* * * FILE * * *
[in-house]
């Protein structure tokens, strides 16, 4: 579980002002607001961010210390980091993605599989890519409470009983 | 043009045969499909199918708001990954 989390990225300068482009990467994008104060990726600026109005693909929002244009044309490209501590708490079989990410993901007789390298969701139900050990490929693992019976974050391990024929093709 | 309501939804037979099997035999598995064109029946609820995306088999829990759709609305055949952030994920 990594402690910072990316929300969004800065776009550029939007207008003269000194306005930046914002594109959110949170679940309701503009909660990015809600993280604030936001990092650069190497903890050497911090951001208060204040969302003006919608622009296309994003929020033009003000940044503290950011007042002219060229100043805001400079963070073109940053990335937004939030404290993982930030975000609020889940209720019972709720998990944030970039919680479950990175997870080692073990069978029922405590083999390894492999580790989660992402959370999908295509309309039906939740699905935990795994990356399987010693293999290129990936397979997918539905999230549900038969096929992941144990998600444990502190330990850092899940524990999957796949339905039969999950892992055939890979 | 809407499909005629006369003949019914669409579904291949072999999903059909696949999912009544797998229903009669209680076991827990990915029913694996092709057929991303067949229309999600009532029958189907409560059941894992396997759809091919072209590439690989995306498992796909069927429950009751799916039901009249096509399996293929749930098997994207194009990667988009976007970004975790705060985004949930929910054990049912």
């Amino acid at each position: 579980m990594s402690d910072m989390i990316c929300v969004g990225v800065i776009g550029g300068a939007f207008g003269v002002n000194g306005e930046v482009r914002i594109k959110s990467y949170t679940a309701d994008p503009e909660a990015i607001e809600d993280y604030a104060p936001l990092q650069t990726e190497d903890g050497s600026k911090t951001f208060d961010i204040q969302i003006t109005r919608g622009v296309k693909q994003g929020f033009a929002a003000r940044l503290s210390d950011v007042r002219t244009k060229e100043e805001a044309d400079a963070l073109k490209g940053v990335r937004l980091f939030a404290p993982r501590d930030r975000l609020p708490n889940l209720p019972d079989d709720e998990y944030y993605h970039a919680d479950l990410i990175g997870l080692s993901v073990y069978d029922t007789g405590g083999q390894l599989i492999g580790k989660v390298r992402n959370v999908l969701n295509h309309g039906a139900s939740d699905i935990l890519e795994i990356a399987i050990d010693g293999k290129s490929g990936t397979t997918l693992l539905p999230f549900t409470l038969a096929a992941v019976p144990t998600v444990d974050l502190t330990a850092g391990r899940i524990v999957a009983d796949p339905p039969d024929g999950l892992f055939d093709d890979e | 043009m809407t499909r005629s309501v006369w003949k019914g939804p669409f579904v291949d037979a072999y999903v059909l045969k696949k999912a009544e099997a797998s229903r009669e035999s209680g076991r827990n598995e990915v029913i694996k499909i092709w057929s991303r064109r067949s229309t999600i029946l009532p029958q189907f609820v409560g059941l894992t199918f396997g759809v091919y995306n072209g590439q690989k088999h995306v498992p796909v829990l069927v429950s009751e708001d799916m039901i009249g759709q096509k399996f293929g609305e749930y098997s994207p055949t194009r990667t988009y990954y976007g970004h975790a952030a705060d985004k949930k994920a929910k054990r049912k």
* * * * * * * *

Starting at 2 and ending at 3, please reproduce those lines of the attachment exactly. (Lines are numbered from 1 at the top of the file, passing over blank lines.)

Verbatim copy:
């Protein structure tokens, strides 16, 4: 579980002002607001961010210390980091993605599989890519409470009983 | 043009045969499909199918708001990954 989390990225300068482009990467994008104060990726600026109005693909929002244009044309490209501590708490079989990410993901007789390298969701139900050990490929693992019976974050391990024929093709 | 309501939804037979099997035999598995064109029946609820995306088999829990759709609305055949952030994920 990594402690910072990316929300969004800065776009550029939007207008003269000194306005930046914002594109959110949170679940309701503009909660990015809600993280604030936001990092650069190497903890050497911090951001208060204040969302003006919608622009296309994003929020033009003000940044503290950011007042002219060229100043805001400079963070073109940053990335937004939030404290993982930030975000609020889940209720019972709720998990944030970039919680479950990175997870080692073990069978029922405590083999390894492999580790989660992402959370999908295509309309039906939740699905935990795994990356399987010693293999290129990936397979997918539905999230549900038969096929992941144990998600444990502190330990850092899940524990999957796949339905039969999950892992055939890979 | 809407499909005629006369003949019914669409579904291949072999999903059909696949999912009544797998229903009669209680076991827990990915029913694996092709057929991303067949229309999600009532029958189907409560059941894992396997759809091919072209590439690989995306498992796909069927429950009751799916039901009249096509399996293929749930098997994207194009990667988009976007970004975790705060985004949930929910054990049912």
């Amino acid at each position: 579980m990594s402690d910072m989390i990316c929300v969004g990225v800065i776009g550029g300068a939007f207008g003269v002002n000194g306005e930046v482009r914002i594109k959110s990467y949170t679940a309701d994008p503009e909660a990015i607001e809600d993280y604030a104060p936001l990092q650069t990726e190497d903890g050497s600026k911090t951001f208060d961010i204040q969302i003006t109005r919608g622009v296309k693909q994003g929020f033009a929002a003000r940044l503290s210390d950011v007042r002219t244009k060229e100043e805001a044309d400079a963070l073109k490209g940053v990335r937004l980091f939030a404290p993982r501590d930030r975000l609020p708490n889940l209720p019972d079989d709720e998990y944030y993605h970039a919680d479950l990410i990175g997870l080692s993901v073990y069978d029922t007789g405590g083999q390894l599989i492999g580790k989660v390298r992402n959370v999908l969701n295509h309309g039906a139900s939740d699905i935990l890519e795994i990356a399987i050990d010693g293999k290129s490929g990936t397979t997918l693992l539905p999230f549900t409470l038969a096929a992941v019976p144990t998600v444990d974050l502190t330990a850092g391990r899940i524990v999957a009983d796949p339905p039969d024929g999950l892992f055939d093709d890979e | 043009m809407t499909r005629s309501v006369w003949k019914g939804p669409f579904v291949d037979a072999y999903v059909l045969k696949k999912a009544e099997a797998s229903r009669e035999s209680g076991r827990n598995e990915v029913i694996k499909i092709w057929s991303r064109r067949s229309t999600i029946l009532p029958q189907f609820v409560g059941l894992t199918f396997g759809v091919y995306n072209g590439q690989k088999h995306v498992p796909v829990l069927v429950s009751e708001d799916m039901i009249g759709q096509k399996f293929g609305e749930y098997s994207p055949t194009r990667t988009y990954y976007g970004h975790a952030a705060d985004k949930k994920a929910k054990r049912k």